Eliciting both joy and hatred from critics it remains a divisive and complex feature but, with a new BFI release containing a pristinely restored and heavily complimented version of the film, there has never been a better time to re-examine Emir Kusturica’s Underground.
Everyone knows the winner of the 1994 Cannes Film Festival Palme d’Or. It was Quentin Tarantino’s Pulp Fiction. Fewer, however, could say they are familiar with Underground, Emir Kusturica’s epic farewell to his homeland of Yugoslavia, which won the award the following year. When Underground was screened it caused an immediate furore, propelled by a violent and brutal war which was taking place upon the same ground as the film was set, along with the seemingly partisan motivations of its director.
On the surface, Underground is a tragi-farce which follows the story of two roguish revolutionaries; Predrag Manojlovic’s Marco and Lazar Ristovski’s Crni (known as Blacky for the subtitled English version), as they steal, conspire and womanize their way through three massive conflicts (WWII, The Cold War and the Bosnian Civil War) over the course of fifty years.
In a manipulative and underhand move during WWII, Marco convinces Blacky that he and the rest of their group must remain hidden in an underground bunker, while he finds a way to rid the city of the Nazi invaders. Once the War is over, Marco simply neglects to pass on this information and allows the underground dwellers to believe that the conflict is an ongoing one. In the meantime, they are kept busy manufacturing weapons which Marco sells on the black market.
Marco’s rise to power is playfully showcased, with documentary footage being altered to include his presence, alongside the actress Natalija (Mirjana Jokovic), whose relationship with both men played no small part in the rift which subsequently formed between them. Marco becomes a close ally of then-Yugoslavian President Josip Broz Tito, as he forges a political career which is complimented by his more nefarious activities.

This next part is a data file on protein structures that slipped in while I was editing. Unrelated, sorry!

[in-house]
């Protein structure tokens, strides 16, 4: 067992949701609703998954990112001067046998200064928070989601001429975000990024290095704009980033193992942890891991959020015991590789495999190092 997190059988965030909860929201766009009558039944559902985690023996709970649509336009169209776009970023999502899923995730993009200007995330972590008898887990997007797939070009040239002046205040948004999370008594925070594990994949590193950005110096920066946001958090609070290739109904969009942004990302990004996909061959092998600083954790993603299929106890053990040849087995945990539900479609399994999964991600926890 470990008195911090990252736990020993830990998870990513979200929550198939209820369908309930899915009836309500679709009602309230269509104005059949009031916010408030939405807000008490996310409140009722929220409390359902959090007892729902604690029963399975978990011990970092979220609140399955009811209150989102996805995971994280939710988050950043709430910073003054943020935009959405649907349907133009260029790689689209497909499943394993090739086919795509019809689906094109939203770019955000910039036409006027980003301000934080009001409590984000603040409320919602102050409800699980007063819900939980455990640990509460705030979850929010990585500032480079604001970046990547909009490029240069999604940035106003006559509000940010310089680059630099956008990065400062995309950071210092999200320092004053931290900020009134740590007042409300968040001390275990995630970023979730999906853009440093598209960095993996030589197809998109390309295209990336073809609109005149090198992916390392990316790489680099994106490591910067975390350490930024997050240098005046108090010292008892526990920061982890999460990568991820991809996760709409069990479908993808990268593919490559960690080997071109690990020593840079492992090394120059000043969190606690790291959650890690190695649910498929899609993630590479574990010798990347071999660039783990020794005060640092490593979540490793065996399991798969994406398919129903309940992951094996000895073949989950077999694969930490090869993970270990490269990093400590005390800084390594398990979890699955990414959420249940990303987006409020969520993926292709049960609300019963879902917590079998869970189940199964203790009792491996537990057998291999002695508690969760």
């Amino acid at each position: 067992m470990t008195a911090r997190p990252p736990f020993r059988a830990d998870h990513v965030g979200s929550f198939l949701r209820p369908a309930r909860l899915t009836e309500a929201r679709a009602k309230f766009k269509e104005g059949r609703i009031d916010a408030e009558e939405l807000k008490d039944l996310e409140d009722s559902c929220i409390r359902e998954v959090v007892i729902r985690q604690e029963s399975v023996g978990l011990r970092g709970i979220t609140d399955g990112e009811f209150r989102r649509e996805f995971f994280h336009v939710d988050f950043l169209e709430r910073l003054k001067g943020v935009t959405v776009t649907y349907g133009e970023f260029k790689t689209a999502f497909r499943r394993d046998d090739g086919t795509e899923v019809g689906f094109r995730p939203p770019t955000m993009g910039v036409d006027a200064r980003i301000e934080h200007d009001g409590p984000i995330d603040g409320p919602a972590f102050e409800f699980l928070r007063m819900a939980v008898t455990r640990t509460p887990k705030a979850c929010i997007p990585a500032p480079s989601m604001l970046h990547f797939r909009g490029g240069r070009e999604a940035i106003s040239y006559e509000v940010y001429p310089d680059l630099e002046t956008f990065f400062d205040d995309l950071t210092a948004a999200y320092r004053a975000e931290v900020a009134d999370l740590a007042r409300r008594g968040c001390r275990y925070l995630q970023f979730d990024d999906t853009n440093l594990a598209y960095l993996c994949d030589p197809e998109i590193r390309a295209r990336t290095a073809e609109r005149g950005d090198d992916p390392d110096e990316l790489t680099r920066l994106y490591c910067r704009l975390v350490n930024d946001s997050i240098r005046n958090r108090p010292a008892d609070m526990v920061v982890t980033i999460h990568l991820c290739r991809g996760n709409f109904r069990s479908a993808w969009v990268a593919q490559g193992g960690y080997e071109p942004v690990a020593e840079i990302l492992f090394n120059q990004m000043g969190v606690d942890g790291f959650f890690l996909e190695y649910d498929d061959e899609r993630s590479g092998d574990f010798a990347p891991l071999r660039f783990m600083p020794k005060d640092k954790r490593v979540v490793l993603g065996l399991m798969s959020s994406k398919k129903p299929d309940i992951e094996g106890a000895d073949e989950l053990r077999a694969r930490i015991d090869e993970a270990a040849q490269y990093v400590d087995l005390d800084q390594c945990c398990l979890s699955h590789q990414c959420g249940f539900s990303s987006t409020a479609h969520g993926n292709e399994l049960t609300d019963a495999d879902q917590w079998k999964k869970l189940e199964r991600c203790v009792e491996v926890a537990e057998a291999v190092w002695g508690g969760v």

Accompanied by a frenetic soundtrack, largely played live by a raggle taggle group of traditional Balkan musicians, the madness escalates as the decades pass. Kusturica’s grandiose sets and luscious sense of style and aesthetic allow the film to enamour and thrill as it develops.
It’s a carnival of spectacle, with a dizzying construct which delights, excites, disorientates, and always entertains. Underground is a deeply thought-out feature film which displays the consideration and craft of its director in every frame. From its booze-soaked introduction, reminiscent of bawdy westerns, the film displays an anarchic and individualistic sense of pride and purpose.
To delve a little deeper into the narrative, however, reveals a staunchly pro-Serbian message. One wonders what might have happened had the film been released two months later, after news of the Srebrenica massacre (in which Serb militants executed over 8,000 Muslims who had fled to a UN declared safe zone) was made public?